Father Agger came to thank me for the pews and other church furnishings that we are sending from Boston to Montserrat where two of the three churches were destroyed by volcanic eruptions there.
In fact, volcanic activity is very intense in the island. Recently, they evacuated the entire area for awhile, and now about 5,000 people have gone back. I was very happy that we were able to use some of our religious patrimony to support the Catholics of Montserrat.
An aerial view of Montserrat.
You can see the Soufrière Hills Volcano showing some activity
When I was bishop in the West Indies, we would often have meetings there on Montserrat. It was one of my favorite islands for many reasons. Historically, it is the island where many of the Irish indentured servants and slaves settled. They intermarried with the freed African slaves, so most of the people on the island are black with Irish names. The national flag and coat of arms of Montserrat depicts a woman holding cross and an Irish harp and other flags you see flying everywhere have a big shamrock. They also have a St. Patrick’s Church.
Montserrat is one of those unspoiled islands with a lovely sense of community. There is little to no crime, and the people are so friendly. If you go down the street, everyone will wave to you from the houses.
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Also on Wednesday, we had a meeting in Dracut about the charism of the diocesan priesthood. Father John MacInnis, Father Joe Fagan and Father Bob Blaney and I all gave reflections, and then we had a table discussion. It was very interesting, particularly talking about the charism and spirituality of diocesan priests. There was a wonderful cross-section of priests of all ages from throughout the diocese present. I am very grateful to Father Bob Connors for organizing this.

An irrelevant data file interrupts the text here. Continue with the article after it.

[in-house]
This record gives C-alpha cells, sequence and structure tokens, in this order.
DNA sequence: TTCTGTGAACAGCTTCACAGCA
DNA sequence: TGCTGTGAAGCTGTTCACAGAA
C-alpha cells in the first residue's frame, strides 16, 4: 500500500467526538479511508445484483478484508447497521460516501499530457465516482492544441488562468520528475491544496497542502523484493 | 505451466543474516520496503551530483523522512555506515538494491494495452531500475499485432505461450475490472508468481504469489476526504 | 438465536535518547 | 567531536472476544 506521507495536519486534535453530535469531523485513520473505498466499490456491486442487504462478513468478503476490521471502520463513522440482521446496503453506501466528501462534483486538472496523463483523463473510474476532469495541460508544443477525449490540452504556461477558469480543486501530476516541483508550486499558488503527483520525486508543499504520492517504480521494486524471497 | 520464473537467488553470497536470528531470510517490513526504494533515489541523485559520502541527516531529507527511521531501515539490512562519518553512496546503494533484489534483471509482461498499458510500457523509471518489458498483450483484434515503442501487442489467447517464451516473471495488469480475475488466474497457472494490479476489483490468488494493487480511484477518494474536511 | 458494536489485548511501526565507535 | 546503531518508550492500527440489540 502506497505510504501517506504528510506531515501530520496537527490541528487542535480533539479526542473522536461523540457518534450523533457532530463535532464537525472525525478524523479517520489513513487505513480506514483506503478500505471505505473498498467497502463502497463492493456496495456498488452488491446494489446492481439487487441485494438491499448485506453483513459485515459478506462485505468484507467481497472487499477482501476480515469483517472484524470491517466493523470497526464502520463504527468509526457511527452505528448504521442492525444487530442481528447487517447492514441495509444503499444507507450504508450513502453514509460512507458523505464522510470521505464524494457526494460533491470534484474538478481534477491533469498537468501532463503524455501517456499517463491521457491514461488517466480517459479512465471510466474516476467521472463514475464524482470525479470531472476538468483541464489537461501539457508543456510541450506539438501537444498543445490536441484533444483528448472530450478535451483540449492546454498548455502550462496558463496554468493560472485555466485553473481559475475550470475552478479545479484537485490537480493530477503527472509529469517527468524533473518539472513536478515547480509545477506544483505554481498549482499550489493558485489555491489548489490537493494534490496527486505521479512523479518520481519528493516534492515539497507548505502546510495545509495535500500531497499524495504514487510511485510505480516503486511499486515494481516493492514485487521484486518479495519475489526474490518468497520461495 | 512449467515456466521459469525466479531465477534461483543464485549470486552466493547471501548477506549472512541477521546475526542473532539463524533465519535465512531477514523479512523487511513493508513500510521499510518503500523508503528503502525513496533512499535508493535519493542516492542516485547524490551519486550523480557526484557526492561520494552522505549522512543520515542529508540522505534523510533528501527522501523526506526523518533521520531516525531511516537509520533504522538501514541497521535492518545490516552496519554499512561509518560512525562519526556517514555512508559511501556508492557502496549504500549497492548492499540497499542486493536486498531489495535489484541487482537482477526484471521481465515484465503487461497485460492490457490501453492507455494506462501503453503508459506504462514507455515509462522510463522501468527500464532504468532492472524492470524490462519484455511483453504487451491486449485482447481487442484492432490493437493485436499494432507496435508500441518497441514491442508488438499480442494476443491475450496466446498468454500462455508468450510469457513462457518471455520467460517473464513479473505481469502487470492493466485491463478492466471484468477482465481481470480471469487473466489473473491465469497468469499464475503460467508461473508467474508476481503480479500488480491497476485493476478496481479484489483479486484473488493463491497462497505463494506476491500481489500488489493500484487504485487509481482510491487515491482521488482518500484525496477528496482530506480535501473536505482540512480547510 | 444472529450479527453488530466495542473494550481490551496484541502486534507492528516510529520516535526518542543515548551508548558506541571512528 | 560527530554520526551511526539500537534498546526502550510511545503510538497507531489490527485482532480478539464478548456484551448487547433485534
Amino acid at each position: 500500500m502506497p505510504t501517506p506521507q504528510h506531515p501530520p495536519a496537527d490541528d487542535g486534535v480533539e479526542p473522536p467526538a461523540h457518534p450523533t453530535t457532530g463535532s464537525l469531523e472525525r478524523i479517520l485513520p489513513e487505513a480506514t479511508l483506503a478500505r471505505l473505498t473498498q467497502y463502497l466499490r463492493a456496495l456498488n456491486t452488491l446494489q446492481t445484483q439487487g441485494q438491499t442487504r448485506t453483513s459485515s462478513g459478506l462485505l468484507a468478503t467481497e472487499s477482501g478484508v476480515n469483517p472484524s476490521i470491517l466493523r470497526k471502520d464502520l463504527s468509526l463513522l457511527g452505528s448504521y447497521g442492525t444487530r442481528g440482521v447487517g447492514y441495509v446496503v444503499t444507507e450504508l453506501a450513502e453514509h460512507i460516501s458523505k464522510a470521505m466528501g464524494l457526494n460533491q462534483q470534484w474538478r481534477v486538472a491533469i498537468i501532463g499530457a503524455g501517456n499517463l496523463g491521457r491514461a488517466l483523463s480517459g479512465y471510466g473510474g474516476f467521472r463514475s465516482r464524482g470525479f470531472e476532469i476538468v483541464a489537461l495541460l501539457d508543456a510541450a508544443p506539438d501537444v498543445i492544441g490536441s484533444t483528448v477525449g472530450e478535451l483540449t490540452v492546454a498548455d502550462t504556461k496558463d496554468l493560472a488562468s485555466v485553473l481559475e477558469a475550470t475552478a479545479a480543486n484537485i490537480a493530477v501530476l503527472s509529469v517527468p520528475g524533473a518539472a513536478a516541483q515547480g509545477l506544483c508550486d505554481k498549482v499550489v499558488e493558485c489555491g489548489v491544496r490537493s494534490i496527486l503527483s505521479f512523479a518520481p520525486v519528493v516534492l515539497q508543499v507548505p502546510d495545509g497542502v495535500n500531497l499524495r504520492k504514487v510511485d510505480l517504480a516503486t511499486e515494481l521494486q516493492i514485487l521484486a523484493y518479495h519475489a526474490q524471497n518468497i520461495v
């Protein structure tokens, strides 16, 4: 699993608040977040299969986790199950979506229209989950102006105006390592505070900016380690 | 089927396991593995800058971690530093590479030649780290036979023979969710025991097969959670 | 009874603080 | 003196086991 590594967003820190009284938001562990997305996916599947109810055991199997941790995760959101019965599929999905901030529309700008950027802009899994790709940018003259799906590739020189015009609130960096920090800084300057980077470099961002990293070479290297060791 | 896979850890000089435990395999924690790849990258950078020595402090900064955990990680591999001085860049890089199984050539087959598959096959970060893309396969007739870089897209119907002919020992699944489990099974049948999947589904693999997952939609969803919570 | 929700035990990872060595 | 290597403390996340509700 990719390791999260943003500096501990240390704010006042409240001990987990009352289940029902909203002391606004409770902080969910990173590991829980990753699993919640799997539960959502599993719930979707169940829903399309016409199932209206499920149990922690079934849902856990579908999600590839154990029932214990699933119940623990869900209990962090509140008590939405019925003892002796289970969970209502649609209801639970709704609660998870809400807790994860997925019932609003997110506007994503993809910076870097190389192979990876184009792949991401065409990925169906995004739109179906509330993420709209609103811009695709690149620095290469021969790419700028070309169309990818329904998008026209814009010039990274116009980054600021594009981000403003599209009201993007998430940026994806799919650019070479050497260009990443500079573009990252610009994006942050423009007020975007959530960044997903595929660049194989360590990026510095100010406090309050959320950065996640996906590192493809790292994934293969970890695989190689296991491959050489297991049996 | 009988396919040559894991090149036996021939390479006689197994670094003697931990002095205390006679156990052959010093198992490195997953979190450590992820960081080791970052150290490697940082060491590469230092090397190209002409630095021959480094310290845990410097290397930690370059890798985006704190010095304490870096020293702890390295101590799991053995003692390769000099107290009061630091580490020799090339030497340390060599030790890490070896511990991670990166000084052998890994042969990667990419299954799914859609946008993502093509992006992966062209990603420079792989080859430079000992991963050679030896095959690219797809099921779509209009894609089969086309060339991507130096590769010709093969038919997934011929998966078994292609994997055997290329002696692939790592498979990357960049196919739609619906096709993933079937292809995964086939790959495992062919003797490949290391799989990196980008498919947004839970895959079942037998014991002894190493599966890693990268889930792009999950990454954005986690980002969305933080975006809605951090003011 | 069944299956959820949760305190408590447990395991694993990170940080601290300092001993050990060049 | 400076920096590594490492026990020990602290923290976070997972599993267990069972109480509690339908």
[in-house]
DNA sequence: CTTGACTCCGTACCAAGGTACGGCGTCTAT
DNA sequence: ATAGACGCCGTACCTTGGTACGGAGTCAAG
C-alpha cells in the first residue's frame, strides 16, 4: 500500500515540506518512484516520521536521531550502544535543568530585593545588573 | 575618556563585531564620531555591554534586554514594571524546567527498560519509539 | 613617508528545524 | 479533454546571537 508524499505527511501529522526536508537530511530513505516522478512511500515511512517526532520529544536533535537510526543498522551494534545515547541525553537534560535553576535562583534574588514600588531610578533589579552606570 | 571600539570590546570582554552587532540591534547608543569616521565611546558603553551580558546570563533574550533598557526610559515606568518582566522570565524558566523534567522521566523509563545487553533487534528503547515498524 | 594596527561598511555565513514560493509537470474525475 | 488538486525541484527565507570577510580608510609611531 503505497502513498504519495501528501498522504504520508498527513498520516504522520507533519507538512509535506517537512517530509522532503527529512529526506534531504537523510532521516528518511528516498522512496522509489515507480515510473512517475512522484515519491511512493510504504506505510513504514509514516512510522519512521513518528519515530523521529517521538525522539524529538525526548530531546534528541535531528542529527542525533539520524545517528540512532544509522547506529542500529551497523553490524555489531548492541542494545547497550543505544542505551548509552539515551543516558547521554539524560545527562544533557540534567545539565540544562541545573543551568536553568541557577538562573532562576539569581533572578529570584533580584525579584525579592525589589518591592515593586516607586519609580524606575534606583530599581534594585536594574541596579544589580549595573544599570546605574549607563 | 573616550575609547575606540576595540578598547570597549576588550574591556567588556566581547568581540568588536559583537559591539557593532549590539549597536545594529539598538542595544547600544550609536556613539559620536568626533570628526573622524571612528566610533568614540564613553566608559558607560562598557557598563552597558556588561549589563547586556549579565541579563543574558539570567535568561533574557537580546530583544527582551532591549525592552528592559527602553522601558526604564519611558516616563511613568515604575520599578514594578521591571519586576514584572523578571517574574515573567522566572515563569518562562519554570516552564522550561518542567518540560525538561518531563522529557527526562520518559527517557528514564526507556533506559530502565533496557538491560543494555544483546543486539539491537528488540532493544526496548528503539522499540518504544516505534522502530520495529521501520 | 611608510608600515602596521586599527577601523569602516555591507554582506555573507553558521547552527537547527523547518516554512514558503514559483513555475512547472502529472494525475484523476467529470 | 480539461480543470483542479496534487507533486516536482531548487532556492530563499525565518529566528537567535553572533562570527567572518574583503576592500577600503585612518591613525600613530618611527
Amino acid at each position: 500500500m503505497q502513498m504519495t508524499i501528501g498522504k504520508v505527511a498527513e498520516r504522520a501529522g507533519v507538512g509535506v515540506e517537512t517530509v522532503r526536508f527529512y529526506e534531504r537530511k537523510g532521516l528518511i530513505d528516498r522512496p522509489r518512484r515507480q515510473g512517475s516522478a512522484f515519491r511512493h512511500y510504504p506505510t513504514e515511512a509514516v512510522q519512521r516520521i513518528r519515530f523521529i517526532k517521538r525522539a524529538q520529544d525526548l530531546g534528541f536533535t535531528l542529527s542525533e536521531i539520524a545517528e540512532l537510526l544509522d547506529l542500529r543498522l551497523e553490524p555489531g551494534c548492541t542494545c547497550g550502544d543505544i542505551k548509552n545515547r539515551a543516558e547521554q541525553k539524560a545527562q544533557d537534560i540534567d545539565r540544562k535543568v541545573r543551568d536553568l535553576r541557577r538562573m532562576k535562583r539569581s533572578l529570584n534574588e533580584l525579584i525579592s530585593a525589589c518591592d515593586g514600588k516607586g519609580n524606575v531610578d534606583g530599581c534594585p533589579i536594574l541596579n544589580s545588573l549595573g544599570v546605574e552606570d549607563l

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I attended the first meeting of the newly formed Religious Education Committee that will be studying the different books and materials that are being used in the schools and in religious education programs in the diocese as well as family religious education. We hope that through looking at all of this, we will be able to determine what programs and texts have been the most effective in communicating the faith. It is an ambitious undertaking, but we have a wonderful group of people assembled to work on this task.
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And finally, I want to make mention of an event that took place earlier this month but I had been waiting for some photos to arrive.
On Sunday, June 8, I went to Lakeville for a Mass at Sts. Martha and Mary Parish, where they were celebrating their 50th anniversary.
It is a lovely spot right across the street from one of the lakes. Father Francis Daley, the pastor there, is doing a wonderful job.
The parish has an outstanding choir, which parishioners are very proud of. I was absolutely amazed by them. The music was magnificent.
Congratulations to Father Daley and the parish as they mark this important milestone!
Until next week, blessings to you all,